So then I reached out to Ngāi Tahu; and I phoned them and I said, “I’d like to speak to the whakapapa unit.” I said, “Oh, hi – I’d like to talk about what I believe is my fifth great-grandfather”, and I said, “how do I get connected and become a member of the tribe so I can get some newsletters and find out about what you guys do? And also, how can I get more historical information on Te Rehe?” And they said, “Oh, Mr Stewart – here’s the application form. You need to find your ancestor’s name in the Blue Book.” And I was like …”What’s the Blue Book?” And they said, “The census of 1848.” And I was like … “Oh, I really hope he was around that day” [chuckle] “when the census was done.” And anyway, you know, I was looking through all the pages – page after page after page – and what do you know? There he was, looking out at [from] the page from [at] me, as was his wife, our ancestors; so, what … my fifth great-grandmother?  And there they were. So I sent off the form, phoned the whakapapa unit again and said, “Hey, you’ve got my details?” And they said, “Oh yeah, we know who you are; we know who everyone is, but you need to reach out to us, we don’t reach out to you.”

There’s one piece of land in Gisborne area – there used to be four owners and now there’s four hundred and eighty owners. That’s what’s causing real problems in that area.

At a governance level, when the pie is not growing but you’re having to cut the pie up into smaller pieces – that is darn difficult. Look, governance skill within the Māori population is growing at an exorbitant rate – I mean, they have put a lot of resource … And I look at Ngāi Tahu or, as they say Kāi Tahu – I look at Kāi Tahu and what they have done in terms of putting in place the next generation of business leaders with skills and financial literacy.

[Speaking together] That’s what it needs though …

‘Cause I get the newsletters; I get the magazines; I mean, they are doing this stuff.

Okay, so the other night I was at Hatepe where we have our little lake house; and it’s a little fishing cottage, it’s nothing glamorous. The garage is bigger than the house; it’s tiny, [chuckle] it’s old school; it’s so cute, very quaint, very old school. And that night an email came through from Ngāi Tahu saying that they were issuing scholarships to Yale for people that [who] wanted to advance their knowledge and governance skills. Wow! I mean …

[Speaking together] That’s an amazing thing.  Yes.

… bravo! Bravo to them. And so I get to see that and see what they’re doing.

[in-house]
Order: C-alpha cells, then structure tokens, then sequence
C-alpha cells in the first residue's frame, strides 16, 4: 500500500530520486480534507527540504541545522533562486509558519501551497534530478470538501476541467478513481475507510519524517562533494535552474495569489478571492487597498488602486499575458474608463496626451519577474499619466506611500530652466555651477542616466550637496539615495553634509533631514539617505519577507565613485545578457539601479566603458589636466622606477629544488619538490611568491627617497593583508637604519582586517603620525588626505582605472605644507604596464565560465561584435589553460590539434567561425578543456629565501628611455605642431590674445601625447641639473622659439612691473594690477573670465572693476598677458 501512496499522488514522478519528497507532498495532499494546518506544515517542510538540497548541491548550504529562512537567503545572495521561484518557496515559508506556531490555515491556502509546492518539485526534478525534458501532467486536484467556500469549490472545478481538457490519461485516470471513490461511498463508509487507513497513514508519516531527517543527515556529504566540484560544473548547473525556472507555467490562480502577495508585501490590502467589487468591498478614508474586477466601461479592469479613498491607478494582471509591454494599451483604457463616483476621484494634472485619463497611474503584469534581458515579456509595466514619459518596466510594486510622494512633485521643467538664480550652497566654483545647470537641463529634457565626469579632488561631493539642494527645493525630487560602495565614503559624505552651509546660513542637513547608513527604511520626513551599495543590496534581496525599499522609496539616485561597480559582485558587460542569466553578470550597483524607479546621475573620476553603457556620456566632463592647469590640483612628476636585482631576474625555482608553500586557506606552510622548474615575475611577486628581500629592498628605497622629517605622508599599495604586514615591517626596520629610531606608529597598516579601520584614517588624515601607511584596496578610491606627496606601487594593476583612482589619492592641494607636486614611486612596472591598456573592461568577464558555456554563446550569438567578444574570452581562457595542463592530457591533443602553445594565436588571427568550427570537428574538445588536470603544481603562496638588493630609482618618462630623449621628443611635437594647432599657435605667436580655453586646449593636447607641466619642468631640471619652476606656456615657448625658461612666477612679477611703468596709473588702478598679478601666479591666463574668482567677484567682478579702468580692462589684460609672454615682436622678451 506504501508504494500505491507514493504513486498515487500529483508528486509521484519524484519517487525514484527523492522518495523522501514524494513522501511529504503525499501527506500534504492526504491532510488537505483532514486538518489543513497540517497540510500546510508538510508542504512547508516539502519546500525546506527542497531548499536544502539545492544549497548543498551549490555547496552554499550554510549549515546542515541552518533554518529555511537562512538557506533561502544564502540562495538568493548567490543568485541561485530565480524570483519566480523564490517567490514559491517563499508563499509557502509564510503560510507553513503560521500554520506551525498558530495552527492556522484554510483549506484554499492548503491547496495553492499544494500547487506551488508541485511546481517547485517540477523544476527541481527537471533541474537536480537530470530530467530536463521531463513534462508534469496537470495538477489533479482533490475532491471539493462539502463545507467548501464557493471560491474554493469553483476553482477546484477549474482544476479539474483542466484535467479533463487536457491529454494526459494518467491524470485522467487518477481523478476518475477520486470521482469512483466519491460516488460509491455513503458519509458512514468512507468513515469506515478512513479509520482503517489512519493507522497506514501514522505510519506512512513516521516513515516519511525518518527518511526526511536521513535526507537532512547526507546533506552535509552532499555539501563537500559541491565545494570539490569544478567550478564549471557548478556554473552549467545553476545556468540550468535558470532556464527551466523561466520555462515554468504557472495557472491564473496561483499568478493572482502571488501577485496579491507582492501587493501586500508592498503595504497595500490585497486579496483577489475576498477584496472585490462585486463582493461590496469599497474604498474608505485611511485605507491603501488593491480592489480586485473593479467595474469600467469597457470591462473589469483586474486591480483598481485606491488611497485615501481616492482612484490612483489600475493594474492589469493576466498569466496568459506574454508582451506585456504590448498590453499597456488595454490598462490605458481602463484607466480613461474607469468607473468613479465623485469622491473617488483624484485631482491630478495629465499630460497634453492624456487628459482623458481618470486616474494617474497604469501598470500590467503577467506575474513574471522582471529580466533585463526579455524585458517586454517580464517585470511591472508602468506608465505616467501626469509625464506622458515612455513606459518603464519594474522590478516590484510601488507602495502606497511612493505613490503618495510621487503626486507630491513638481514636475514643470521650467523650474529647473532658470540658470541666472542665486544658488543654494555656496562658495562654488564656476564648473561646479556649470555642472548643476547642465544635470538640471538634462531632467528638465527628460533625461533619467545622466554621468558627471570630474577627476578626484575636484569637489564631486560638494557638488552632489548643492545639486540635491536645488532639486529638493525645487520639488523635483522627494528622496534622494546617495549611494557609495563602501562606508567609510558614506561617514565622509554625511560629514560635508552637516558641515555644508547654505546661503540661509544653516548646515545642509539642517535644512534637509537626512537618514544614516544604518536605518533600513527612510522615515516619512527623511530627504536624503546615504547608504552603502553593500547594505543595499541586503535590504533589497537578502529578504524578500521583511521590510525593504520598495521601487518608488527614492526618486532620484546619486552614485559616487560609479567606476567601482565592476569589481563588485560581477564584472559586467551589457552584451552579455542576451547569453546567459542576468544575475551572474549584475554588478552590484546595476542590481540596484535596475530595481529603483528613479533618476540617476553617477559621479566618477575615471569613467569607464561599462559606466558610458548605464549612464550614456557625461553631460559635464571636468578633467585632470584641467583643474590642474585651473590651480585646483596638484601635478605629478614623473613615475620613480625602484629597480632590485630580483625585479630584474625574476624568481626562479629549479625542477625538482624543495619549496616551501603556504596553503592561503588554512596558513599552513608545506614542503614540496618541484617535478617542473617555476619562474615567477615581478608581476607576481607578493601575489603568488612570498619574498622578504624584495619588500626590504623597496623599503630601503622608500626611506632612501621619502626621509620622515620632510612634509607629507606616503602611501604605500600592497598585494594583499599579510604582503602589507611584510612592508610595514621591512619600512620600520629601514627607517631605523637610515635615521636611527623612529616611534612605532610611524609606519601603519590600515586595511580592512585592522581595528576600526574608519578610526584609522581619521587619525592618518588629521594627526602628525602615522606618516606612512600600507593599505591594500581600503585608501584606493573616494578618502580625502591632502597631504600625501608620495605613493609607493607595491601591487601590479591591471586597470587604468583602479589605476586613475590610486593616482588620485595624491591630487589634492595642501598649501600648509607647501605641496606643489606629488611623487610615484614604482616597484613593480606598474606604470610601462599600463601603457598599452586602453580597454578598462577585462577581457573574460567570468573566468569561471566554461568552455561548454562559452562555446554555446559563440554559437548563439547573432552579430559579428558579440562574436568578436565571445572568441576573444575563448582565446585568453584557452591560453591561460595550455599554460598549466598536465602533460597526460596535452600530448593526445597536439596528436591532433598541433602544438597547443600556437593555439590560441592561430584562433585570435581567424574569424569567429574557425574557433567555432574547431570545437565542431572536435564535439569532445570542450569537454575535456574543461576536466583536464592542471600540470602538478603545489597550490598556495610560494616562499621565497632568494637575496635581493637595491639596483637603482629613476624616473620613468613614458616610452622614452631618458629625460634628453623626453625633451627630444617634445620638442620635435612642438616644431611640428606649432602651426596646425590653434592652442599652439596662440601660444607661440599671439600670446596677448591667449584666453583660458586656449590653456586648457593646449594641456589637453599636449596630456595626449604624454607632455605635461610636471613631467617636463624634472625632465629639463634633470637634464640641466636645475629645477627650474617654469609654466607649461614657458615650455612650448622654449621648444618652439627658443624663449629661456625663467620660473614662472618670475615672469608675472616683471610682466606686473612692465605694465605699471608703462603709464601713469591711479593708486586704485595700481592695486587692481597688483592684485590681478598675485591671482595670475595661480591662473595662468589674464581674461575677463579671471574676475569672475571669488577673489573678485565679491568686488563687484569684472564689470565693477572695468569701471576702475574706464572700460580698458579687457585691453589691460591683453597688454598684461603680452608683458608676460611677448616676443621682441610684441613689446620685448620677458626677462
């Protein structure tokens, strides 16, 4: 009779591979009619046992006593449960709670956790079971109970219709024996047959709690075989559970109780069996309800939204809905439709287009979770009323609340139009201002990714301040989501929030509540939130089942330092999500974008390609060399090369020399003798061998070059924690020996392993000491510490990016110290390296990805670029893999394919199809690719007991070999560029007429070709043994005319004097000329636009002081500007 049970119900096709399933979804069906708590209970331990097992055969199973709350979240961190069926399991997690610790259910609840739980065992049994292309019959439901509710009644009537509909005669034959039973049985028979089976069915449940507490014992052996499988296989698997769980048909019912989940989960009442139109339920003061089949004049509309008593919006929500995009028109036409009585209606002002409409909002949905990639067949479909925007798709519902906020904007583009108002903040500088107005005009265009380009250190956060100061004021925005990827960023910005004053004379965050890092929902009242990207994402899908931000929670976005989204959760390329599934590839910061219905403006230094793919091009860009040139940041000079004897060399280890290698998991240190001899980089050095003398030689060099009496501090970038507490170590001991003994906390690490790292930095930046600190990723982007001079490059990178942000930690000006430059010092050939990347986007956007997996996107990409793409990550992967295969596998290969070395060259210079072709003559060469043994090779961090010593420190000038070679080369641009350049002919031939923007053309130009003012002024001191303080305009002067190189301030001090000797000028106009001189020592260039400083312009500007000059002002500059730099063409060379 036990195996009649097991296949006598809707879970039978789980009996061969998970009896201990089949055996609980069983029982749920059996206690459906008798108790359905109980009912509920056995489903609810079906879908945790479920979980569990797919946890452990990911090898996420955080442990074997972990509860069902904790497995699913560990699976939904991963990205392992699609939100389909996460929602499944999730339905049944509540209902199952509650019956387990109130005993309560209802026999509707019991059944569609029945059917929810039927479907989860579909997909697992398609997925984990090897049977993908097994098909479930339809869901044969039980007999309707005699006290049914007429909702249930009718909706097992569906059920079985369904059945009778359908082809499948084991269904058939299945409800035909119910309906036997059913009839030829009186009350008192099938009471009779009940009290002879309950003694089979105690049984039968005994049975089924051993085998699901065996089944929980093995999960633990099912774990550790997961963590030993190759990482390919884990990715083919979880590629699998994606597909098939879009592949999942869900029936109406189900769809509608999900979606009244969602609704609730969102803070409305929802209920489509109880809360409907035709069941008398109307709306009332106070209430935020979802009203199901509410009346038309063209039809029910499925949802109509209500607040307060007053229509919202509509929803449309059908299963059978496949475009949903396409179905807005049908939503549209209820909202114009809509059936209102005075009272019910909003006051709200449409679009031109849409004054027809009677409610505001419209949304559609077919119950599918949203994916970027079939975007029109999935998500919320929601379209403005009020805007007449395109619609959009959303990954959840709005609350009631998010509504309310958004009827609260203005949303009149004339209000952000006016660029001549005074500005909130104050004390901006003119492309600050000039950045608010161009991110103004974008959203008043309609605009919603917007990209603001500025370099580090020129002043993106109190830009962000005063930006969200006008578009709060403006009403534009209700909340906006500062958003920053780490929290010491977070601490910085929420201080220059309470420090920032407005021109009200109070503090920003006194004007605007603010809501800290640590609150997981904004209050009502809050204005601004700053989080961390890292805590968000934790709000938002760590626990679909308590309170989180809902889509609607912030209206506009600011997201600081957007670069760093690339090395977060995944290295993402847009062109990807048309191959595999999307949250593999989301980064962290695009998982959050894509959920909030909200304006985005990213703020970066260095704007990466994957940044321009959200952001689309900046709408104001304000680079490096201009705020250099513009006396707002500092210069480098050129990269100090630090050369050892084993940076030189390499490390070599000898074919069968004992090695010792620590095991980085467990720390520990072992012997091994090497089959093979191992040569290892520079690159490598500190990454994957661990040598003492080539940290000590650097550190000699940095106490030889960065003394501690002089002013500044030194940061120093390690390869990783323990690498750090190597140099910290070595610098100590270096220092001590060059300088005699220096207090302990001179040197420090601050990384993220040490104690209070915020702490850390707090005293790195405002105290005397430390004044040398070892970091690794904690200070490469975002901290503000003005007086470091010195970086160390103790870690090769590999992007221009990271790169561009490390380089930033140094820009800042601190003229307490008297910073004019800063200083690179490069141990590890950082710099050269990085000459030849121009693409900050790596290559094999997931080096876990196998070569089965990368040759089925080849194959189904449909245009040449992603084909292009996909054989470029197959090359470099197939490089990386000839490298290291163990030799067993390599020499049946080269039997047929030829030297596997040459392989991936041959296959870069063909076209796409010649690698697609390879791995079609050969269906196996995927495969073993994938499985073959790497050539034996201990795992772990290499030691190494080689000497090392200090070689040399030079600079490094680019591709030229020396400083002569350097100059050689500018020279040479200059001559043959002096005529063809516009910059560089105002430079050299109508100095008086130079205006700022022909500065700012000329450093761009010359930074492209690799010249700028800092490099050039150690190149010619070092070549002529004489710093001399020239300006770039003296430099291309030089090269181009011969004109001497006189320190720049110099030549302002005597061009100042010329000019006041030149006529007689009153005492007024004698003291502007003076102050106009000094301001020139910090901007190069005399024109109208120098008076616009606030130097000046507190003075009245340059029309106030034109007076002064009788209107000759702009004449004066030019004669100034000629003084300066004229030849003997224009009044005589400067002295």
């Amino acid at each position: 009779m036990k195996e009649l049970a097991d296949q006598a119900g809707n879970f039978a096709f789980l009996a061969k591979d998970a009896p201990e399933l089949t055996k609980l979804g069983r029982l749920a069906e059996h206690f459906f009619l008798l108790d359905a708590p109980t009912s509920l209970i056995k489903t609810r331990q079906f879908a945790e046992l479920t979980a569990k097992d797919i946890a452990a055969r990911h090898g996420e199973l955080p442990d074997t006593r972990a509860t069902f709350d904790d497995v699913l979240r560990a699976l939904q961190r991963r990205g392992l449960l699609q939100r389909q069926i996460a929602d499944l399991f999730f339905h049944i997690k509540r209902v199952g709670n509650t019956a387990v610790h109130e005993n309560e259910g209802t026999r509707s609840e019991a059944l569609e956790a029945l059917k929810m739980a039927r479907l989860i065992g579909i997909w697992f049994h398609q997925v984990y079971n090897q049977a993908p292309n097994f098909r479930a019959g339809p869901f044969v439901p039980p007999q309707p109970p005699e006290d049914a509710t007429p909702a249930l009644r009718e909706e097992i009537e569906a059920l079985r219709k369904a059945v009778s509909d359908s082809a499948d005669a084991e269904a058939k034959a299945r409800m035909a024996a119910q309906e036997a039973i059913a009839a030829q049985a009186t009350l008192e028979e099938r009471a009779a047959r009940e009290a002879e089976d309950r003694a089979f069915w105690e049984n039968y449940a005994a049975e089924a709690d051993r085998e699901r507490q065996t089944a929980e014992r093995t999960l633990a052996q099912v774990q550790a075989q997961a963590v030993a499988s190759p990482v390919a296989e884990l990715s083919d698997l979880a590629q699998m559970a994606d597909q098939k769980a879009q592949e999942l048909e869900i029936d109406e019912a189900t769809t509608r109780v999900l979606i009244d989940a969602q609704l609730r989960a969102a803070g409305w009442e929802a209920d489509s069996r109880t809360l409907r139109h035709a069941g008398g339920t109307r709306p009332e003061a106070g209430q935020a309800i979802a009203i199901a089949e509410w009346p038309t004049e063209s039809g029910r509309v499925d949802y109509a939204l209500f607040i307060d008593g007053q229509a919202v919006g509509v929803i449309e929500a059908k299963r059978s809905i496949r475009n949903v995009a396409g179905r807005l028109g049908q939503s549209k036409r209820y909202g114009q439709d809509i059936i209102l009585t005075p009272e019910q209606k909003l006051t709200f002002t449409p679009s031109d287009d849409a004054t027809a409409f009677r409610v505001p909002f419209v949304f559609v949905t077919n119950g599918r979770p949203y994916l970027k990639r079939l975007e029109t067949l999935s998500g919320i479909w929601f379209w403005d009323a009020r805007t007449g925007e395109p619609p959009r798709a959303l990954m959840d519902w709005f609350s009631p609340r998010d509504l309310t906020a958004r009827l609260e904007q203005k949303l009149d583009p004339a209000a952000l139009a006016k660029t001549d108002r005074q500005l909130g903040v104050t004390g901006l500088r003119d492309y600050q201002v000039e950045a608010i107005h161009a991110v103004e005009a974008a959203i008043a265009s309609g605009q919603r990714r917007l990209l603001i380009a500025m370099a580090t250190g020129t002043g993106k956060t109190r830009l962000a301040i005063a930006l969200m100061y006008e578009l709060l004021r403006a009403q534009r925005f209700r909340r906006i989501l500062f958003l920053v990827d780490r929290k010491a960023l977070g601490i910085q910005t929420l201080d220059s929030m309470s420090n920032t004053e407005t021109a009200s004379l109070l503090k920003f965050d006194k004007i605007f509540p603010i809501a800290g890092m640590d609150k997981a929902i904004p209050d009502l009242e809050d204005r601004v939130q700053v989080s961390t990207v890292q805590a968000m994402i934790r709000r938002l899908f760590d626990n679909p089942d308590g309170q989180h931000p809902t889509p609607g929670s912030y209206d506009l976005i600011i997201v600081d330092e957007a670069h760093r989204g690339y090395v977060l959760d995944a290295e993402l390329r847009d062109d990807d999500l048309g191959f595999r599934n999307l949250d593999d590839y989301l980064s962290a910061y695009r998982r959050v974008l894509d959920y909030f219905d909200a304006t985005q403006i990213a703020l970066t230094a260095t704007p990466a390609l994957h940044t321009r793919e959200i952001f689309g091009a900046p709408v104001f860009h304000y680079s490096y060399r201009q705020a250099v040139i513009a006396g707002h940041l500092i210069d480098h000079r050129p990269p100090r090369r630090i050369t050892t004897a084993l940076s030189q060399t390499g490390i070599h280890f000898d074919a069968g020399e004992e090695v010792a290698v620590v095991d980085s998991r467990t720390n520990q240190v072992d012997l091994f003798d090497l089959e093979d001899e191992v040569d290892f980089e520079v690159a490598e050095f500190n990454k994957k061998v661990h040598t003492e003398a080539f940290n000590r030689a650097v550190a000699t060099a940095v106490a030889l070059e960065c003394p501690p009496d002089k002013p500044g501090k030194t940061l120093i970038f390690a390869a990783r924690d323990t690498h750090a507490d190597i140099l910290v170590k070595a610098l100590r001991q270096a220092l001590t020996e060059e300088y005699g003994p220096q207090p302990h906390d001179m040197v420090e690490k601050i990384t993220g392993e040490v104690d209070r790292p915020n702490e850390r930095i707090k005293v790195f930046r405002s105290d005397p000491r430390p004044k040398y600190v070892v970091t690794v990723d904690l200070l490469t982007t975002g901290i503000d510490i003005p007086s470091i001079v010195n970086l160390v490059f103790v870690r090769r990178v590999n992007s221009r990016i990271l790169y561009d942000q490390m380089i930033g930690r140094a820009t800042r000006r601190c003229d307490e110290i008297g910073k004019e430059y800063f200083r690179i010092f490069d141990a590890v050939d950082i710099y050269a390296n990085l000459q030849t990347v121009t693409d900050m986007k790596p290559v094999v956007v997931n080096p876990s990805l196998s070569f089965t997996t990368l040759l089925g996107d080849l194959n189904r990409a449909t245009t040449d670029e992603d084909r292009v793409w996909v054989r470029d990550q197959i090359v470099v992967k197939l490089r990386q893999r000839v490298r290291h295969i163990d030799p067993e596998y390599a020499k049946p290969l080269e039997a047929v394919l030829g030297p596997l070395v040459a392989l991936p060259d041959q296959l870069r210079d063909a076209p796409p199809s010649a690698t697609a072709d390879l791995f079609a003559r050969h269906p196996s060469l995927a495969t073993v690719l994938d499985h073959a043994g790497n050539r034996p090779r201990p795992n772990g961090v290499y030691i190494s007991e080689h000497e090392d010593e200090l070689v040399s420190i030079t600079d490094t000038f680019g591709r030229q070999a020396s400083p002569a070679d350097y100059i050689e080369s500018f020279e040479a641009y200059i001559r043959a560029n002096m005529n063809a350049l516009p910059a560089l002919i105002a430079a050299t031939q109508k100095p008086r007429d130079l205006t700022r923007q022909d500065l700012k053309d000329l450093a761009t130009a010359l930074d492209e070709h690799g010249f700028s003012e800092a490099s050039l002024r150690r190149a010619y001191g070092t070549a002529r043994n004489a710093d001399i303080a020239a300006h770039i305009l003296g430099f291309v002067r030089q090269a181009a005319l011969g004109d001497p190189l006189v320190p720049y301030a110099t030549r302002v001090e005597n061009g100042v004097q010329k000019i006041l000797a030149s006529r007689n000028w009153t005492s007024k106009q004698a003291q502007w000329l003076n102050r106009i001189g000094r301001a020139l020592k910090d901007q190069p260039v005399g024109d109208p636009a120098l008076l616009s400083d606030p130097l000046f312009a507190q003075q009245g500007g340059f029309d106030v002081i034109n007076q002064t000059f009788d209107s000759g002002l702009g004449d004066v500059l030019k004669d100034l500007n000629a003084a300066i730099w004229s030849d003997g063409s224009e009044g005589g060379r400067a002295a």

Your son might grow up and go and get a Yale scholarship and go with that …

Wouldn’t that be an amazing gift from what would be his sixth great-grandfather, to him? I’m very, very passionate about history, so it means a lot to me those things.

But the financial literacy side … because Ngāi Tahu – of course I never knew any of this stuff – Ngāi Tahu have their own Kiwisaver scheme. So my wife and I and the children are all in Kiwisaver, and it’s in the funds that we manage; but then the children and I are also members of the savings scheme with Ngāi Tahu which is called Wharewa, and there’s a whole financial literacy framework built around that. I love what they’re doing. They’re really trying.

But they’ve learnt that as the tribe grows and the numbers of beneficiaries grow, you have to keep growing the pie, because otherwise it’s not growing enough. And a couple of the tribal groups, or the smaller hapu groups that I see – their number of beneficiaries has gone from a dozen to in the hundreds. And it’s creating some major issues because the distributions haven’t kept up with the growth and the beneficiary numbers, or hasn’t kept up with inflation. And what was a meaningful payment in the 1960s, the dividend does not now … And yet the administrative burden is huge on the way that these things need to be done.

Erica was just telling me a cool little story … why don’t you tell me the story about your Instant Kiwi?

Oh the Instant Kiwi … once a fortnight I buy one ticket for a dollar, and at the moment, having been buying it since Christmas actually, so it’s nearly four months; I’m $3 up.

[Chuckles] That’s a good story. You know, it’s interesting ‘cause it made me think, the reason I was going to talk about that is that, you know … there are a lot of people that if they put into Kiwisaver – and I use the Kiwisaver because it’s so simple, and it’s all built into the tax system. It’s easy. From your bank account, if you know your IRD [Inland Revenue Department] number you can put money into your Kiwisaver just with a click; enter the dollar amount, enter the IRD number and send. If they were to save per week what they spend on Lotto, they would have a sizeable nest egg when they retire. But Erica, the money people are spending on, say something like Lotto on a weekly basis, some people are spending $50 a week!

Yes.

Streuth!